UB’s Symposium on the Health of the Urban Child: Diagnosing Problems and Prescribing Solutions

With child health issues in the news so much lately, we thought we’d use our first substantive post to discuss CFCC’s work with urban child health. CFCC’s annual Urban Child Symposium this year is entitled Health and the Urban Child: Diagnosing Problems and Prescribing Solutions. It takes place at the University of Baltimore School of Law on April 1st. We have an impressive roster of experts, practitioners, and policymakers who plan to discuss the unique, acute health challenges faced by urban children and to brainstorm potential solutions.

Two matters important to urban child health have made headlines in Maryland recently – disparities between suburban and urban health and the growing obesity problem. Both of these issues are on the agenda for this year’s symposium.

Disparities Between Suburban and Urban Child Health

The inspiration for making urban child health the focus of the symposium is an understanding of the exceptional health challenges that urban children face as a direct result of living in urban environments. For example, many urban children lack the basic resources necessary to stay healthy, including affordable and nutritious food, safe areas where they can exercise, and high quality medical care. At the same time, they confront problems such as poverty, lead paint poisoning, pollution, substance abuse, and violence.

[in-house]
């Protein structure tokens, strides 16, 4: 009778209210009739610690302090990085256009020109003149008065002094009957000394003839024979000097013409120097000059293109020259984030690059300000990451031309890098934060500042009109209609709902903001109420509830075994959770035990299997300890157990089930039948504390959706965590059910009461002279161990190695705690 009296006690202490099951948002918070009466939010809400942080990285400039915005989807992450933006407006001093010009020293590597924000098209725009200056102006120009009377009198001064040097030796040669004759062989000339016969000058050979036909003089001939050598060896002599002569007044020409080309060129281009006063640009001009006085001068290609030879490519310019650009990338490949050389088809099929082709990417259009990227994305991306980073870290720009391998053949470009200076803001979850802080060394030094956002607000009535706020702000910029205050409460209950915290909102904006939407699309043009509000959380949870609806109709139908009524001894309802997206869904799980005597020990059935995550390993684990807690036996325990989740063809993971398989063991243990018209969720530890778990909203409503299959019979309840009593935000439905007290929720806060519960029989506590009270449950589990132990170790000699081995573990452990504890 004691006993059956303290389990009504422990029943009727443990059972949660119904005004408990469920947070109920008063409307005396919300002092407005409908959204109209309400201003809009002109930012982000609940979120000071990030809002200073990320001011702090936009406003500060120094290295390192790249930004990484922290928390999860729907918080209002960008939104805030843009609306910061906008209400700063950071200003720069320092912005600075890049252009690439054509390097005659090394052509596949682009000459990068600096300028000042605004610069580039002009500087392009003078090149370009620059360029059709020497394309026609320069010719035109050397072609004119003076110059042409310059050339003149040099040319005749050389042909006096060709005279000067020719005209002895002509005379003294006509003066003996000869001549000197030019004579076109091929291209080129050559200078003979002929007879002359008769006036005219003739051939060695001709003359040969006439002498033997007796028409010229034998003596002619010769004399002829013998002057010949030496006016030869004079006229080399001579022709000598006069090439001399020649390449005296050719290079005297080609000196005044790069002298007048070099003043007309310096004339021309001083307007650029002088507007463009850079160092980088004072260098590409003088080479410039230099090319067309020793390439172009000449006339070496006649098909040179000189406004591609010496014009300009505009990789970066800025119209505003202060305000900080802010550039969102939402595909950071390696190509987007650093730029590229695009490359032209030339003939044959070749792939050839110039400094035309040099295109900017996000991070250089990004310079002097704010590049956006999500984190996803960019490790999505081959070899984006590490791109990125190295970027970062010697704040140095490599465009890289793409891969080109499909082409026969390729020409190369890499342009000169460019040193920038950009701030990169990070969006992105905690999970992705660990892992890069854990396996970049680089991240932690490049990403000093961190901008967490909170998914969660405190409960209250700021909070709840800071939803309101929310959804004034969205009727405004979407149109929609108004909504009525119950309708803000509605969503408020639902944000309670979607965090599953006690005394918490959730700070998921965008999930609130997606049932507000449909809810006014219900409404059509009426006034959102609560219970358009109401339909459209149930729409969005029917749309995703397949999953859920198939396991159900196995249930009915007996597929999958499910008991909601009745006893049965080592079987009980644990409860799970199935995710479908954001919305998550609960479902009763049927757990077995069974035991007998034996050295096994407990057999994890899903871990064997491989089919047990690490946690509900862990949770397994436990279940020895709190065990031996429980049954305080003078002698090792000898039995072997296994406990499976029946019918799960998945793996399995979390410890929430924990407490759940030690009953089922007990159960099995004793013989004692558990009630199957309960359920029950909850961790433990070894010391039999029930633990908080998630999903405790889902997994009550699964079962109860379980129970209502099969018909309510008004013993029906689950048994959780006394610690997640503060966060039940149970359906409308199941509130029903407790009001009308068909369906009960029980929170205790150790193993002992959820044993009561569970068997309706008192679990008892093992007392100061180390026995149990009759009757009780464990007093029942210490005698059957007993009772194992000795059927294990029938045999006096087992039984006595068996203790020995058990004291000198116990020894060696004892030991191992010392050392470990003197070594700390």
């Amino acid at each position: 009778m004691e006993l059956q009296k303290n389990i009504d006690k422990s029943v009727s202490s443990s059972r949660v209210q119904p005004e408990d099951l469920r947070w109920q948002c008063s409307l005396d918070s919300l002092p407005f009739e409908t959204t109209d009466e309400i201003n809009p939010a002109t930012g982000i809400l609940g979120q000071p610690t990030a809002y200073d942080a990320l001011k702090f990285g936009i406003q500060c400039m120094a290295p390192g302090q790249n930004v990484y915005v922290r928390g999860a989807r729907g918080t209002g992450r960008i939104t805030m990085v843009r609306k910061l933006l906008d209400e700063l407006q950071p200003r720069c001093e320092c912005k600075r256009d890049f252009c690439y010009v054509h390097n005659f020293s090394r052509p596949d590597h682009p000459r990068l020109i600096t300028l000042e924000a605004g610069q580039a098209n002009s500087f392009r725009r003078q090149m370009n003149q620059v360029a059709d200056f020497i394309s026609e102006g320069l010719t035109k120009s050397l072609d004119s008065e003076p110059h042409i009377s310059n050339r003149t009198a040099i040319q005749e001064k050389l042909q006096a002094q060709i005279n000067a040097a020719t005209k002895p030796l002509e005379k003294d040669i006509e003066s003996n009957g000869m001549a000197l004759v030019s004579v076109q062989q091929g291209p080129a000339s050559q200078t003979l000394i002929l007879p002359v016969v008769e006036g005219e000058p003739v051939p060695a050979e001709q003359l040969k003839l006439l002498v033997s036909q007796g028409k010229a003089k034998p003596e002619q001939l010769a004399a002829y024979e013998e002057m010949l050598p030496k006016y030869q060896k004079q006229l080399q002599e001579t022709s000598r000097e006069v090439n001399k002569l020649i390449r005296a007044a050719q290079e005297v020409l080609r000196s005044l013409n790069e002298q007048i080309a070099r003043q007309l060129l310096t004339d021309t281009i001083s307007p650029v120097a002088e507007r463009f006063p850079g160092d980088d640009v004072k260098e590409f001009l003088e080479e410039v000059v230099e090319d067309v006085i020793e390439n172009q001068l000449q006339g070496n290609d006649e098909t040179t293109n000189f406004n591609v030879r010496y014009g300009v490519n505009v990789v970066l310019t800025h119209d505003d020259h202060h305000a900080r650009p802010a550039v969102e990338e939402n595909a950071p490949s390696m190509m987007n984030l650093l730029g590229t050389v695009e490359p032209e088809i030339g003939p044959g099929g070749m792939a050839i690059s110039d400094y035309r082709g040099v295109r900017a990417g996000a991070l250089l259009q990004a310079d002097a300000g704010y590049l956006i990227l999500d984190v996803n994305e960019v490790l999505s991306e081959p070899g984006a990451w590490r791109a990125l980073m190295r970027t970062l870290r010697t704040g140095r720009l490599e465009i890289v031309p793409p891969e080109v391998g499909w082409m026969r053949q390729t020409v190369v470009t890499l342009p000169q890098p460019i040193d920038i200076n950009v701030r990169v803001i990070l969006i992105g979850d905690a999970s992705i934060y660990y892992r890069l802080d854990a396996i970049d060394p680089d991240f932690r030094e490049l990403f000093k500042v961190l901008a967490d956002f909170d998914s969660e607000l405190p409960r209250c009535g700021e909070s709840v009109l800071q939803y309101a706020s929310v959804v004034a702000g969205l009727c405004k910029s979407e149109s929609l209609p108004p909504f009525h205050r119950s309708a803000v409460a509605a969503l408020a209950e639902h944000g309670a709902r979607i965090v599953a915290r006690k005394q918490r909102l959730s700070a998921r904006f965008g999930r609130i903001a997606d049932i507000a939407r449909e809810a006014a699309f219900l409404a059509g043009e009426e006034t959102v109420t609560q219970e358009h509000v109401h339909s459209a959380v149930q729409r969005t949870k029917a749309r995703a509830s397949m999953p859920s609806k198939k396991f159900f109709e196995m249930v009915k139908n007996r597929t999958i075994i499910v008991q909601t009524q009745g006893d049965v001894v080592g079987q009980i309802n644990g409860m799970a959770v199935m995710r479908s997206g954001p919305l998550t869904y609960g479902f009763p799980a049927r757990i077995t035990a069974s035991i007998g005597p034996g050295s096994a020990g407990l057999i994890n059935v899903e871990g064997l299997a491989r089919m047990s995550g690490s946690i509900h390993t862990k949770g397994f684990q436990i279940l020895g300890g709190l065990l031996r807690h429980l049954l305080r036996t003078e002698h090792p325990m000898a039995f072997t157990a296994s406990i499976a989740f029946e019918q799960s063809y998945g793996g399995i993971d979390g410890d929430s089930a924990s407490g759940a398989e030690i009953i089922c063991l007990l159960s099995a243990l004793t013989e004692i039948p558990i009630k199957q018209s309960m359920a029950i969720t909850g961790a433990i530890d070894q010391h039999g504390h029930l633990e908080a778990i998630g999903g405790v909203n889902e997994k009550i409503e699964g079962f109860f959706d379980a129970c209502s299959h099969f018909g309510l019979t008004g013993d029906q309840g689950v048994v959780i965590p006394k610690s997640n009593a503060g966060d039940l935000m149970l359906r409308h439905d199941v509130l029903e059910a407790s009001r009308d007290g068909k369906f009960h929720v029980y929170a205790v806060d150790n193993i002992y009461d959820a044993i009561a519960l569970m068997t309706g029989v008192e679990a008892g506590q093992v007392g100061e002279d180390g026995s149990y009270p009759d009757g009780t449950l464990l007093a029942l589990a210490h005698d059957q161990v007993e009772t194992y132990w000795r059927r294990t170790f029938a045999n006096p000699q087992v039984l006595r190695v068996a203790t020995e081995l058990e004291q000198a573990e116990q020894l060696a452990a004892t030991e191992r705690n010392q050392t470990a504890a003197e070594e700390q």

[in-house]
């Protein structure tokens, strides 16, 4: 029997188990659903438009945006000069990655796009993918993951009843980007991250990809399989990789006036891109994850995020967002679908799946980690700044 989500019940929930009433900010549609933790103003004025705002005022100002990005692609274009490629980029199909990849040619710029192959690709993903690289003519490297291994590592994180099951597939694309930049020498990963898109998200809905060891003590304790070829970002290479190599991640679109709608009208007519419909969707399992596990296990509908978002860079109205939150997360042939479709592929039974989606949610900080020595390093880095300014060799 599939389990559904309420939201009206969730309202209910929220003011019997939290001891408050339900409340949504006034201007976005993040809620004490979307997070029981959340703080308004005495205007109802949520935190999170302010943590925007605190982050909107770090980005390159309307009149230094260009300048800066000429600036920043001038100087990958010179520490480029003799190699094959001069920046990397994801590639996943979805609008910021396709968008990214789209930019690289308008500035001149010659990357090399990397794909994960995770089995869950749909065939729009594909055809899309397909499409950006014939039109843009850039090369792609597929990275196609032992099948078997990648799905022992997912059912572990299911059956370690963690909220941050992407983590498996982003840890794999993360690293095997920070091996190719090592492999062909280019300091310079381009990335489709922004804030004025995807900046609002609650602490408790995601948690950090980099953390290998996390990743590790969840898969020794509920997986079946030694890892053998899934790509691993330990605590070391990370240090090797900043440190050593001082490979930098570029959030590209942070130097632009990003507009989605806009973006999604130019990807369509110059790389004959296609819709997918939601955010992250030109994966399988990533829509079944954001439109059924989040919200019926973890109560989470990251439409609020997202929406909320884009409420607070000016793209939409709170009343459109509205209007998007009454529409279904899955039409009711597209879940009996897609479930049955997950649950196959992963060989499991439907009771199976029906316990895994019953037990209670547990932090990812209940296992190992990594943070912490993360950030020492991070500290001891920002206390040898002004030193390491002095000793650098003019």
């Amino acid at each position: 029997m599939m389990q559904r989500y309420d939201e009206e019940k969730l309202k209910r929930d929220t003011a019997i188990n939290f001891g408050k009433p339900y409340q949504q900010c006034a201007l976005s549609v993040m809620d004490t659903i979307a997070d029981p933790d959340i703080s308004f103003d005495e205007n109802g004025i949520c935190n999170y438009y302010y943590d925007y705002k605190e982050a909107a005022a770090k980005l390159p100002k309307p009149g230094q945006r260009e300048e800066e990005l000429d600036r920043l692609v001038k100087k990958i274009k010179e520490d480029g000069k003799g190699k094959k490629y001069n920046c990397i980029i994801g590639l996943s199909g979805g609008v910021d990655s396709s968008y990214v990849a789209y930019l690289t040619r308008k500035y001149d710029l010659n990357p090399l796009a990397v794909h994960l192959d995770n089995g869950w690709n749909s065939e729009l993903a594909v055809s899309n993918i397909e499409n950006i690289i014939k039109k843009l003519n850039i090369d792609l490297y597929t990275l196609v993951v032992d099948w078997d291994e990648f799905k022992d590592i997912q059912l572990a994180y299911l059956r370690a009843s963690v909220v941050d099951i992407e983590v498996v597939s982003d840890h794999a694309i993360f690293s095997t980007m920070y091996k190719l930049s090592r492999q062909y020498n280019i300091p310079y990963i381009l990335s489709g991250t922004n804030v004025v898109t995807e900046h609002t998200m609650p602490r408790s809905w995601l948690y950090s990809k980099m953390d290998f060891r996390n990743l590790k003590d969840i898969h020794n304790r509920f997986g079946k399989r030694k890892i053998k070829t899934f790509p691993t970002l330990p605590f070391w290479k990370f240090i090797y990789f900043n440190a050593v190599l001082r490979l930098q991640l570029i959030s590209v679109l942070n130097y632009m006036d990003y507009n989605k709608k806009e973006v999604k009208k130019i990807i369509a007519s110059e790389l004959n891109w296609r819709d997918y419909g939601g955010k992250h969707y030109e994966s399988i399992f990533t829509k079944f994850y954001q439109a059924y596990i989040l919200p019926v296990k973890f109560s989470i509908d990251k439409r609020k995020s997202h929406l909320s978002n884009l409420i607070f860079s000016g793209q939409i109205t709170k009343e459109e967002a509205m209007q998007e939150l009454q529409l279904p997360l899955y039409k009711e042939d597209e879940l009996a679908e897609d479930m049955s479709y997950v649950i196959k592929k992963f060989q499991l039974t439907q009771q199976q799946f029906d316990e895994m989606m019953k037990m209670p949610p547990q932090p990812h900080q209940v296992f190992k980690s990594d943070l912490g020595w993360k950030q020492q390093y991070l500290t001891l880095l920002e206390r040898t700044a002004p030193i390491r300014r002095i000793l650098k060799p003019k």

Our three panels of doctors, professors, advocates, and policymakers are slated to lead discussion on how these unique features of the urban child’s environment can cause large health disparities between urban and suburban children and what we can do to help.

Obesity and Nutrition-Related Conditions

Obesity is an increasingly serious health problem for urban children, partially as a result of a lack of access to nutritious food and a lack of safe areas where children can exercise. Two speakers on our “Nutrition and Environmental Conditions” panel are going to address exactly these issues, one of whom is quoted in the nutritious food article. Click on the links above to read recent articles from the Baltimore Sun about these issues.

CFCC would like to invite and encourage you to join the conversation to address and propose remedies for some of these daunting issues, either by registering for the symposium or commenting on this and any future posts.

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